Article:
I didn't care about the statistics in anything else. I didn't, and don't pay attention to statistics on the stock market, the weather, the crime rate, the gross national product, the circulation of magazines, the ebb and flow of literacy among football fans and how many people are going to starve to death before the year 2050 if I don't start adopting them for $3.69 a month; just baseball. Now why is that? It is because baseball statistics, unlike the statistics in any other area, have acquired the powers of language.
- Bill James, 1985 Baseball Abstract
There is a certain kind of writer whose motives are ultimately mysterious. The writer born into a family of writers; the writer whose work is an attempt to make sense of some private trauma; the writer who from the age of four is able and willing to stay in his room and make up stories: each of these creatures is a stereotype. What he writes may be good, but why he writes isn't something you particularly want to hear more about. The interesting case is a writer like Bill James. He grew up in a not unhappy family in Mayetta, Kansas (population: 209), and the closest he came to an uprooting experience was the move from there down the Interstate Highway to Lawrence. There, at the University of Kansas, James studied economics and literature. He didn't know any literary types, had no apparent role models, and was not encouraged in any way to commit his thoughts to paper. After a shaggy dog story in the U.S. Army-he was the last man from Kansas drafted to serve in Vietnam but never was sent - and a fruitless layover in graduate school, he found a job as the night-watchman in a Stokely Van Camp pork and beans factory.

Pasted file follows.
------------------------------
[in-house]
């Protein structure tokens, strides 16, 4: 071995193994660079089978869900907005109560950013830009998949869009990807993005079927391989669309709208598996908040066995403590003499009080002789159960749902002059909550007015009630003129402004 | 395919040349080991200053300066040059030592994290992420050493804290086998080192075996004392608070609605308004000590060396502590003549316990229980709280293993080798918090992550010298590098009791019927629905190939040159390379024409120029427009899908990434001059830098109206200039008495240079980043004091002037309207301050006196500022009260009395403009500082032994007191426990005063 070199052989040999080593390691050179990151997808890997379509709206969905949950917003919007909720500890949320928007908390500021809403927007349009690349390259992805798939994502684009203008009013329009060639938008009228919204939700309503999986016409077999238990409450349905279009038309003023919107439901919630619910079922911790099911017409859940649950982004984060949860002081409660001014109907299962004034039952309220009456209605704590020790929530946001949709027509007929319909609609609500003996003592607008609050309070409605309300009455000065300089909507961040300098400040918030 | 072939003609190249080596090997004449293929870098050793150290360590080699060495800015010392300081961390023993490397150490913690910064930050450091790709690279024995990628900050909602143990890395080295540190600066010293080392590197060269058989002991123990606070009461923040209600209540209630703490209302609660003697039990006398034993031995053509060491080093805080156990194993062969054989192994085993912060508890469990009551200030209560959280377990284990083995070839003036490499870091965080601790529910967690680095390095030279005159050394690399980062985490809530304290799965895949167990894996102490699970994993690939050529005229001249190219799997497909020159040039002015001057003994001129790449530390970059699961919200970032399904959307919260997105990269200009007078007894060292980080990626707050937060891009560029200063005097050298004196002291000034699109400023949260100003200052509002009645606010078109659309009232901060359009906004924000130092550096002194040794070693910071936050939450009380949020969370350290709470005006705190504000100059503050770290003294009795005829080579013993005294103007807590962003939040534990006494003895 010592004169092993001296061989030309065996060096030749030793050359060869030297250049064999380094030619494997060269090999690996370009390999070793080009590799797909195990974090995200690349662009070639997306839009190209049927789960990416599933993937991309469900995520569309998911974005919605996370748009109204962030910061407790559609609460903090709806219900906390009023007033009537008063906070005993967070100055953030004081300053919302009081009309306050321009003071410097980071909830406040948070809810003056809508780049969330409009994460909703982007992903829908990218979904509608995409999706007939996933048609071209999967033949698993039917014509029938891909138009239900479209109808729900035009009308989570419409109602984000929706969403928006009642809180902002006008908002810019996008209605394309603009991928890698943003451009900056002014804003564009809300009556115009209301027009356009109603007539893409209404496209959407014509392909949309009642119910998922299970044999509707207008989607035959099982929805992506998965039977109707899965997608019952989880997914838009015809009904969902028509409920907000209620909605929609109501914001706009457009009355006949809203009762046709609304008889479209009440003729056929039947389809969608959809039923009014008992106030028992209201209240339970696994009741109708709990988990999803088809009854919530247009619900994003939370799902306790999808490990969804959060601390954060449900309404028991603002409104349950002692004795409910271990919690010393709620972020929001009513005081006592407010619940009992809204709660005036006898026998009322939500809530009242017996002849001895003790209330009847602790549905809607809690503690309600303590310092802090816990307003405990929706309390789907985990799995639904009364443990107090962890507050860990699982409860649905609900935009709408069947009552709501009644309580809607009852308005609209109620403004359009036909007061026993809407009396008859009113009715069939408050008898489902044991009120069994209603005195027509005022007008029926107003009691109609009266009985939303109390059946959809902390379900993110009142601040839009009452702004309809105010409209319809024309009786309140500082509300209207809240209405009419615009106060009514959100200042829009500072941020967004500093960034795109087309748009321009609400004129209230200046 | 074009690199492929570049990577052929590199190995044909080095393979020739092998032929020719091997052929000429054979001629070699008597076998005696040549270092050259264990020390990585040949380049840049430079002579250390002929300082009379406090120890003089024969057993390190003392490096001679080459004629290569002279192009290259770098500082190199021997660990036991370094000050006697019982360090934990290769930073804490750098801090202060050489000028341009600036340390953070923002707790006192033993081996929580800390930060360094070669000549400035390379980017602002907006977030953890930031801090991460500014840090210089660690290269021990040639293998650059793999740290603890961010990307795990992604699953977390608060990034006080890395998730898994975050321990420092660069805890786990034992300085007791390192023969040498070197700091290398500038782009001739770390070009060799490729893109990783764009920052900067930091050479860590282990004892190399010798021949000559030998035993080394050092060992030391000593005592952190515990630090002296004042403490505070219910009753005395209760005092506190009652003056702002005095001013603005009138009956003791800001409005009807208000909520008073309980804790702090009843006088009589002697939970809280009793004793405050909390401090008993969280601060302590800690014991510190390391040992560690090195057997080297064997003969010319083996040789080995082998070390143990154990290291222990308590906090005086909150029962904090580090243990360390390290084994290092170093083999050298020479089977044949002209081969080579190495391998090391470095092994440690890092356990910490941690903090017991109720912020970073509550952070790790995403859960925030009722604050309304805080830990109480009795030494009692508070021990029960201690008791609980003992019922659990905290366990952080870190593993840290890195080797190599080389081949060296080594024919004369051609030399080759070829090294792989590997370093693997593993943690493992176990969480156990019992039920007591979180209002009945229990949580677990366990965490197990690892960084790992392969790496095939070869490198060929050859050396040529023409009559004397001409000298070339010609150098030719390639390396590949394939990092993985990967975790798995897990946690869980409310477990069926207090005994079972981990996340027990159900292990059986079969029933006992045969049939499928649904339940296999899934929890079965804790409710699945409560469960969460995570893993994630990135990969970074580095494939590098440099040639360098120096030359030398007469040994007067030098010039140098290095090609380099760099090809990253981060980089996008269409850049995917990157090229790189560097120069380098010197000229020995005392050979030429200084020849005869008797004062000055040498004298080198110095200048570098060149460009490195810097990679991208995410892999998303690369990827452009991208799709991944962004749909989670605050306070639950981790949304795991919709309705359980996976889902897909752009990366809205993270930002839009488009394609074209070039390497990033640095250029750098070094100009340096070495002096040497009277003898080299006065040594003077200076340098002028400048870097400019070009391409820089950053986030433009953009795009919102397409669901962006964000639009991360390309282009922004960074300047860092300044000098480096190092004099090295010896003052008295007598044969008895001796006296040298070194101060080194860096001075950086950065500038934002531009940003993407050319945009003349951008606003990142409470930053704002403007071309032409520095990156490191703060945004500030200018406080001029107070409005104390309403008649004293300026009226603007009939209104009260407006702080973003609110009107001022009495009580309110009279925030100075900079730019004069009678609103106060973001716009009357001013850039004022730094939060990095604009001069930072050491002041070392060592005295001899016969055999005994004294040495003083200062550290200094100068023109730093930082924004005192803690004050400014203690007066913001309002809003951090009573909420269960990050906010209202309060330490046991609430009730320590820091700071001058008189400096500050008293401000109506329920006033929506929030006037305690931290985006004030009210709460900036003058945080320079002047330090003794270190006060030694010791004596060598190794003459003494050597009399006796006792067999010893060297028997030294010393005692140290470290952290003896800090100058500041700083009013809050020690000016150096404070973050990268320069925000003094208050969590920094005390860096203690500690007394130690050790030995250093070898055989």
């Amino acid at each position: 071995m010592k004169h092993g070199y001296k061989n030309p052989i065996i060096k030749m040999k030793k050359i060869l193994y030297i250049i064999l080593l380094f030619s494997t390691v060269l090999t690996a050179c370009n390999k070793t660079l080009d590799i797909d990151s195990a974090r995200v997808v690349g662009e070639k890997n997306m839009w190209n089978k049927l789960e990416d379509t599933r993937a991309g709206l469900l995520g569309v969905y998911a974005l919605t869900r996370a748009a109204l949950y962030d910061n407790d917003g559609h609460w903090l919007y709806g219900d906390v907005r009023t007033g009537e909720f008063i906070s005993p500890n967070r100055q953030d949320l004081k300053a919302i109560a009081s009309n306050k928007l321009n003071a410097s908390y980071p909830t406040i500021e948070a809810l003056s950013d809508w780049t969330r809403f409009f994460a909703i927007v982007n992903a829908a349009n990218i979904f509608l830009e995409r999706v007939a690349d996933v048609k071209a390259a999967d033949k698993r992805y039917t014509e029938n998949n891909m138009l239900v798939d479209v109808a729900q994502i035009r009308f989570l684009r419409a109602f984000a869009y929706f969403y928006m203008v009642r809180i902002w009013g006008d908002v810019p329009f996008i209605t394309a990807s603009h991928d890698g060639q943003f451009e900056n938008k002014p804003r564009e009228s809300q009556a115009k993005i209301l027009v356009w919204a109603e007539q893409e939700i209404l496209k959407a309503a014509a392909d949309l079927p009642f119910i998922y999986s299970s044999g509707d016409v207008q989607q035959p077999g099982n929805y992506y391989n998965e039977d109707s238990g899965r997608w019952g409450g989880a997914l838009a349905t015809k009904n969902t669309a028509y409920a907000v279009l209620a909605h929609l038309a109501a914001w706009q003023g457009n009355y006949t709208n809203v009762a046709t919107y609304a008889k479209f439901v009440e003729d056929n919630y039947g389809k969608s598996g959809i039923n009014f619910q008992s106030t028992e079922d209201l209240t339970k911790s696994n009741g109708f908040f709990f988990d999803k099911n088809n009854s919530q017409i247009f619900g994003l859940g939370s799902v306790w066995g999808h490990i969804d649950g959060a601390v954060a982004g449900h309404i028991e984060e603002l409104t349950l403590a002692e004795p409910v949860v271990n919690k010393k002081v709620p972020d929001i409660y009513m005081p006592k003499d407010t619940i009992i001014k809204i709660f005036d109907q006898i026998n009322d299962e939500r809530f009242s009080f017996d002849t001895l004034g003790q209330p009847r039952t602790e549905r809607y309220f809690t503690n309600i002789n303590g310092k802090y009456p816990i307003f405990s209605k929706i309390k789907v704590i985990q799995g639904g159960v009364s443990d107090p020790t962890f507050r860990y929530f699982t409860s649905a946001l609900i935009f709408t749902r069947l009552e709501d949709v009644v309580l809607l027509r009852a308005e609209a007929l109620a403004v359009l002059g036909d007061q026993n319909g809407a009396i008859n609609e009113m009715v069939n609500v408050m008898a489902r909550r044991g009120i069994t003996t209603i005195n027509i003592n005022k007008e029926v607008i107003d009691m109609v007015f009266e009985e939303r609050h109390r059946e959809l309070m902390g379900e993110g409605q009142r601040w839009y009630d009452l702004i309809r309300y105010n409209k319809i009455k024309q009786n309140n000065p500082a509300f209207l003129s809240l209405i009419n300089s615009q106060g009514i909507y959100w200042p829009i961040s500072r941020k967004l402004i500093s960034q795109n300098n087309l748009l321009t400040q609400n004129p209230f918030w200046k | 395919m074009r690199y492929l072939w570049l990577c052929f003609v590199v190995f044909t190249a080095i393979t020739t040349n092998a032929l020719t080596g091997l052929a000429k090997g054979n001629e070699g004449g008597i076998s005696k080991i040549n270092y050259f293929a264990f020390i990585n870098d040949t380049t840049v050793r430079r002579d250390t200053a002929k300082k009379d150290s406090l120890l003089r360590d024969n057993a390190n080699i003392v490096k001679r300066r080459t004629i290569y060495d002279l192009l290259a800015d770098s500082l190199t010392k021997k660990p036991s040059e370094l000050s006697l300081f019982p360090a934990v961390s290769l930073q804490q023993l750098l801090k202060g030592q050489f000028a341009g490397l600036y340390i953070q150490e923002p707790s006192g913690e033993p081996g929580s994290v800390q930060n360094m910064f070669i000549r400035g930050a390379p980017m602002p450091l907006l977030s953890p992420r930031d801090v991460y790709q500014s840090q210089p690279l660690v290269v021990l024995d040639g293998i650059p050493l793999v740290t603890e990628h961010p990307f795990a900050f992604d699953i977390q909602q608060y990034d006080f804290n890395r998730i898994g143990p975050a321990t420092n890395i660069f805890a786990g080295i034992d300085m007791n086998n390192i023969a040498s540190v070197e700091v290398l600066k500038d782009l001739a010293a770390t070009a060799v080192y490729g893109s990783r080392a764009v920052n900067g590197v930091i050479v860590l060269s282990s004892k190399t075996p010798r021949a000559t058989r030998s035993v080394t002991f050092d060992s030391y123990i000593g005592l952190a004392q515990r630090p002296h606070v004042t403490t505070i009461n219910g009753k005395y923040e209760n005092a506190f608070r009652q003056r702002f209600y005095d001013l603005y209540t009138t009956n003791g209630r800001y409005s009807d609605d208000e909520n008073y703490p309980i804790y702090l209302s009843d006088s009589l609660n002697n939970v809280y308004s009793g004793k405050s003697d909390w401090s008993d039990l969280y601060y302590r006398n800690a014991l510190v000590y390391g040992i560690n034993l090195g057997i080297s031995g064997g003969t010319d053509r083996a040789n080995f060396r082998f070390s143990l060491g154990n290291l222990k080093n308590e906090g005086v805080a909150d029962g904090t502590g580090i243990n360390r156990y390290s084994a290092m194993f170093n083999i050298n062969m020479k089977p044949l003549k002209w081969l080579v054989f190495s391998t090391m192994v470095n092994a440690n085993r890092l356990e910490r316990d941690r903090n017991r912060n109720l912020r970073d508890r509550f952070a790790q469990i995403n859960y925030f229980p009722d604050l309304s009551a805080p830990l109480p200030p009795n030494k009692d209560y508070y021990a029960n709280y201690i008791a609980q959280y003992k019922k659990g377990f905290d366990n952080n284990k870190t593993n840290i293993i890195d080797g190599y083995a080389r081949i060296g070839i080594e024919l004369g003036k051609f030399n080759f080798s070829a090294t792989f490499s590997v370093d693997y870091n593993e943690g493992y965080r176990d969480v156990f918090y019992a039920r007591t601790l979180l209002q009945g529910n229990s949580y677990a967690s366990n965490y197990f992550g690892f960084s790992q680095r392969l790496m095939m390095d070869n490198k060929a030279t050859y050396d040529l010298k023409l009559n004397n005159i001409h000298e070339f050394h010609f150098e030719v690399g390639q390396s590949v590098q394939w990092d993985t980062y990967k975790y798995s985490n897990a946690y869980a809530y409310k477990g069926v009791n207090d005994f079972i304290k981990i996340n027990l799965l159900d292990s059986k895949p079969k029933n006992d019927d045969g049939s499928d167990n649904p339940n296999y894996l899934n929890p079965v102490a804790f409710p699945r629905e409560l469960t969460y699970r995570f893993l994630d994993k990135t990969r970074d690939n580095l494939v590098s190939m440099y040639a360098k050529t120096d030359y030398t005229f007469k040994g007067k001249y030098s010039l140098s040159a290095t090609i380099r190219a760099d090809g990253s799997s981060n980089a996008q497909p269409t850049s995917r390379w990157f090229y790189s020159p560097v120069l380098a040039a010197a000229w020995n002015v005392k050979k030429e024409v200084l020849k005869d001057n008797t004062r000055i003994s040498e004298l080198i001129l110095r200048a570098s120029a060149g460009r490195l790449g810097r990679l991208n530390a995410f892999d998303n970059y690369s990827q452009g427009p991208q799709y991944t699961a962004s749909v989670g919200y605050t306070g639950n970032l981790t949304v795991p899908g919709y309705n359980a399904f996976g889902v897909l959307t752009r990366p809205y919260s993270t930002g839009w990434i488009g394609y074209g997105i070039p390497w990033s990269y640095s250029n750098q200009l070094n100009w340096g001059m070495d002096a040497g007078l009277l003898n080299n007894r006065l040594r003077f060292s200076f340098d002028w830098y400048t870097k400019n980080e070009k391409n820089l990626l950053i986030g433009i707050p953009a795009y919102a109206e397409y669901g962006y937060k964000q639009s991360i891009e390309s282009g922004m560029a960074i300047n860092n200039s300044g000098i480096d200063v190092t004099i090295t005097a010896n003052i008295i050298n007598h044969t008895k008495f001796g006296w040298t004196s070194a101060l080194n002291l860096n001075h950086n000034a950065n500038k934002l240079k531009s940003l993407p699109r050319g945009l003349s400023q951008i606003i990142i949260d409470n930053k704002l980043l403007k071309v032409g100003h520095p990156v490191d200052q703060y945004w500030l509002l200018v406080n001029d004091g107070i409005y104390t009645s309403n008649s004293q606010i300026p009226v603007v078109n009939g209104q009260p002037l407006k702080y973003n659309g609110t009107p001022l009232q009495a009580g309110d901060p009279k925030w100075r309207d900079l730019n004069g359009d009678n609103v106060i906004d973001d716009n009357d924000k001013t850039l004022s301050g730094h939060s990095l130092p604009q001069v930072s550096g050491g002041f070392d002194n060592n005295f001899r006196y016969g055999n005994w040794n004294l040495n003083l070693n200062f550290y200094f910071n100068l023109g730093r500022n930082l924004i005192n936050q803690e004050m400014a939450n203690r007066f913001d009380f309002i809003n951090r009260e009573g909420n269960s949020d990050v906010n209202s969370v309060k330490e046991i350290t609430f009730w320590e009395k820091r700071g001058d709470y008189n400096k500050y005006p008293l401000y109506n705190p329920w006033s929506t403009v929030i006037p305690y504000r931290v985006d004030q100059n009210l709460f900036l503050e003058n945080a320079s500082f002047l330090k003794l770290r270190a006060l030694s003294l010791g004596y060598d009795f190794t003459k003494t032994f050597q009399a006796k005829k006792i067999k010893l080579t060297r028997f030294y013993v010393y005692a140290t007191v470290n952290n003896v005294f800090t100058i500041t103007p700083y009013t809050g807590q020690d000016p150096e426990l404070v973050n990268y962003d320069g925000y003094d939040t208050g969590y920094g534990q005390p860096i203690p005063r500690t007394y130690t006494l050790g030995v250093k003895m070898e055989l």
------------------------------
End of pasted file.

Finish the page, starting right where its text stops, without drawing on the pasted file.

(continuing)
It was while guarding Stokely Van Camp's pork and beans that James stumbled seriously into putting his thoughts down on paper, in response to having things he absolutely needed to say that he was unable to convey any other way. "Every form of strength is also a form of weakness," he once wrote. "Pretty girls tend to become insufferable because, being pretty, their faults are too much tolerated. Possessions entrap men, and wealth paralyzes them. I learned to write because I am one of those people who somehow cannot manage the common communications of smiles and gestures, but must use words to get across things that other people would never need to say."
Even more oddly, everything James needed to say was either about baseball, or could be said only in the context of a discussion of baseball. "I'd probably be a writer if there was no such thing as baseball," he said, "but because there is such a thing as baseball I can't imagine writing about anything else." He was, from time to time, aware of the absurdity of devoting an entire adult life to the search for meaning in box scores. He never seems to have resisted his instinct to do it. "Now, look," he wrote to his readers, once he'd become an established, successful author, "both of my parents died of cancer, and I fully expect that it's going to get me, too, in time. It would be very easy for me to say that cancer research is more important to me than baseball-but I must admit that I don't do anything which would be consistent with such a belief. I think about cancer research a few times a month; I think about baseball virtually every waking hour of my life."
James's first book was self-published-photocopied and stapled together by himself-and ran just sixty-eight pages (production budget: $112.73). Its formal title was: 1977 Baseball Abstract: Featuring 18 Categories of Statistical Information That You Just Can't Find Anywhere Else.
To sell it, James took out a single one-inch advertisement in The Sporting News.